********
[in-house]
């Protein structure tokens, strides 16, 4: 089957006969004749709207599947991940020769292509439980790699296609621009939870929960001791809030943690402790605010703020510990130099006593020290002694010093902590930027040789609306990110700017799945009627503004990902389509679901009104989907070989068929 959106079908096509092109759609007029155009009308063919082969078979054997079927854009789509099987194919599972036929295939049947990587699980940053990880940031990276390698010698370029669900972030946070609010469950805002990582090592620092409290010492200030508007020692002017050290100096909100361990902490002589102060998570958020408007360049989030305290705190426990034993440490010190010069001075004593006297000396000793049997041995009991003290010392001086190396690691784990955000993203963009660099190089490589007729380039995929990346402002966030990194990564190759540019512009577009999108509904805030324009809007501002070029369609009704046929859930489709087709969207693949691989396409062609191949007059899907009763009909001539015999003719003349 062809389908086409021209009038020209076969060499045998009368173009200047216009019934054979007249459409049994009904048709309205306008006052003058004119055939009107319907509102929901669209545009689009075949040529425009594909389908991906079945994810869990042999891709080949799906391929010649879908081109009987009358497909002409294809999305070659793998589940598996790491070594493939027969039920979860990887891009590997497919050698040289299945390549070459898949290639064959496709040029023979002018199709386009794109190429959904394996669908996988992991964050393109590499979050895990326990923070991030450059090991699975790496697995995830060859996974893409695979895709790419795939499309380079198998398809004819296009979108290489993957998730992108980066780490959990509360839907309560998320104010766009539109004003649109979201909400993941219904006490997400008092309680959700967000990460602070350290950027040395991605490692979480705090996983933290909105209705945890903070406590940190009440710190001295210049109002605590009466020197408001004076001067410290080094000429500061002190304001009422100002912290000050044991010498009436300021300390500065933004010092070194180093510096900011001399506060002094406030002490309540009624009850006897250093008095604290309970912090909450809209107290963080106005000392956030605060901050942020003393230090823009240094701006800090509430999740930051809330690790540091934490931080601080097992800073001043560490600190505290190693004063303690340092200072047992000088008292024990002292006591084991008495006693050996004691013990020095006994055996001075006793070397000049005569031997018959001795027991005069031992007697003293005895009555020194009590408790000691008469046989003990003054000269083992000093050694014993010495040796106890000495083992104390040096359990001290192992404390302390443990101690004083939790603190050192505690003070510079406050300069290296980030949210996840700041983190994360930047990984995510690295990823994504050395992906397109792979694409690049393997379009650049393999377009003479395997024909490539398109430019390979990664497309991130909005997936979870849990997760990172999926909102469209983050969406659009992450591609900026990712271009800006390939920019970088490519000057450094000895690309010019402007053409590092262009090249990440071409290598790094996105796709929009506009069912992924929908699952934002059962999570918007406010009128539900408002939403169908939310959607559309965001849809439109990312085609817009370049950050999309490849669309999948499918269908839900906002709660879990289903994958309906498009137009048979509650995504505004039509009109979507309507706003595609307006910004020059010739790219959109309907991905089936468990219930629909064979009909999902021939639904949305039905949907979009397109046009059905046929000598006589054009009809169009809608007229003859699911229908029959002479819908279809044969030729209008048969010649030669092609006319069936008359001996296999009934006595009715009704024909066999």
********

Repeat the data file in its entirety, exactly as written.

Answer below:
[in-house]
């Protein structure tokens, strides 16, 4: 089957006969004749709207599947991940020769292509439980790699296609621009939870929960001791809030943690402790605010703020510990130099006593020290002694010093902590930027040789609306990110700017799945009627503004990902389509679901009104989907070989068929 959106079908096509092109759609007029155009009308063919082969078979054997079927854009789509099987194919599972036929295939049947990587699980940053990880940031990276390698010698370029669900972030946070609010469950805002990582090592620092409290010492200030508007020692002017050290100096909100361990902490002589102060998570958020408007360049989030305290705190426990034993440490010190010069001075004593006297000396000793049997041995009991003290010392001086190396690691784990955000993203963009660099190089490589007729380039995929990346402002966030990194990564190759540019512009577009999108509904805030324009809007501002070029369609009704046929859930489709087709969207693949691989396409062609191949007059899907009763009909001539015999003719003349 062809389908086409021209009038020209076969060499045998009368173009200047216009019934054979007249459409049994009904048709309205306008006052003058004119055939009107319907509102929901669209545009689009075949040529425009594909389908991906079945994810869990042999891709080949799906391929010649879908081109009987009358497909002409294809999305070659793998589940598996790491070594493939027969039920979860990887891009590997497919050698040289299945390549070459898949290639064959496709040029023979002018199709386009794109190429959904394996669908996988992991964050393109590499979050895990326990923070991030450059090991699975790496697995995830060859996974893409695979895709790419795939499309380079198998398809004819296009979108290489993957998730992108980066780490959990509360839907309560998320104010766009539109004003649109979201909400993941219904006490997400008092309680959700967000990460602070350290950027040395991605490692979480705090996983933290909105209705945890903070406590940190009440710190001295210049109002605590009466020197408001004076001067410290080094000429500061002190304001009422100002912290000050044991010498009436300021300390500065933004010092070194180093510096900011001399506060002094406030002490309540009624009850006897250093008095604290309970912090909450809209107290963080106005000392956030605060901050942020003393230090823009240094701006800090509430999740930051809330690790540091934490931080601080097992800073001043560490600190505290190693004063303690340092200072047992000088008292024990002292006591084991008495006693050996004691013990020095006994055996001075006793070397000049005569031997018959001795027991005069031992007697003293005895009555020194009590408790000691008469046989003990003054000269083992000093050694014993010495040796106890000495083992104390040096359990001290192992404390302390443990101690004083939790603190050192505690003070510079406050300069290296980030949210996840700041983190994360930047990984995510690295990823994504050395992906397109792979694409690049393997379009650049393999377009003479395997024909490539398109430019390979990664497309991130909005997936979870849990997760990172999926909102469209983050969406659009992450591609900026990712271009800006390939920019970088490519000057450094000895690309010019402007053409590092262009090249990440071409290598790094996105796709929009506009069912992924929908699952934002059962999570918007406010009128539900408002939403169908939310959607559309965001849809439109990312085609817009370049950050999309490849669309999948499918269908839900906002709660879990289903994958309906498009137009048979509650995504505004039509009109979507309507706003595609307006910004020059010739790219959109309907991905089936468990219930629909064979009909999902021939639904949305039905949907979009397109046009059905046929000598006589054009009809169009809608007229003859699911229908029959002479819908279809044969030729209008048969010649030669092609006319069936008359001996296999009934006595009715009704024909066999």